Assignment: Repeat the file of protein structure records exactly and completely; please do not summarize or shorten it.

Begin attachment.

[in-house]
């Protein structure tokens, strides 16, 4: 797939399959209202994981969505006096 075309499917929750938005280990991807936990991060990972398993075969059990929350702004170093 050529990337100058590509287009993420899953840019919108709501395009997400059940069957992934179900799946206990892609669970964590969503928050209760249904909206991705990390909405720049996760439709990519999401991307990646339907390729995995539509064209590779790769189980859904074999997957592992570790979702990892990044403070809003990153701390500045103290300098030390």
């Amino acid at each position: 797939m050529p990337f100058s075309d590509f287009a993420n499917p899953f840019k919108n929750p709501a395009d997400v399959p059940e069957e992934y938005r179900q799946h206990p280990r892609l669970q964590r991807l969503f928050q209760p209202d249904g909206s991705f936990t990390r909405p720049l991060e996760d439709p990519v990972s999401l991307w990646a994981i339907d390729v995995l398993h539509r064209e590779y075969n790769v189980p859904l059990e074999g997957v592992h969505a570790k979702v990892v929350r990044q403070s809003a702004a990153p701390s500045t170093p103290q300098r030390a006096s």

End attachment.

[in-house]
């Protein structure tokens, strides 16, 4: 797939399959209202994981969505006096 075309499917929750938005280990991807936990991060990972398993075969059990929350702004170093 050529990337100058590509287009993420899953840019919108709501395009997400059940069957992934179900799946206990892609669970964590969503928050209760249904909206991705990390909405720049996760439709990519999401991307990646339907390729995995539509064209590779790769189980859904074999997957592992570790979702990892990044403070809003990153701390500045103290300098030390």
């Amino acid at each position: 797939m050529p990337f100058s075309d590509f287009a993420n499917p899953f840019k919108n929750p709501a395009d997400v399959p059940e069957e992934y938005r179900q799946h206990p280990r892609l669970q964590r991807l969503f928050q209760p209202d249904g909206s991705f936990t990390r909405p720049l991060e996760d439709p990519v990972s999401l991307w990646a994981i339907d390729v995995l398993h539509r064209e590779y075969n790769v189980p859904l059990e074999g997957v592992h969505a570790k979702v990892v929350r990044q403070s809003a702004a990153p701390s500045t170093p103290q300098r030390a006096s």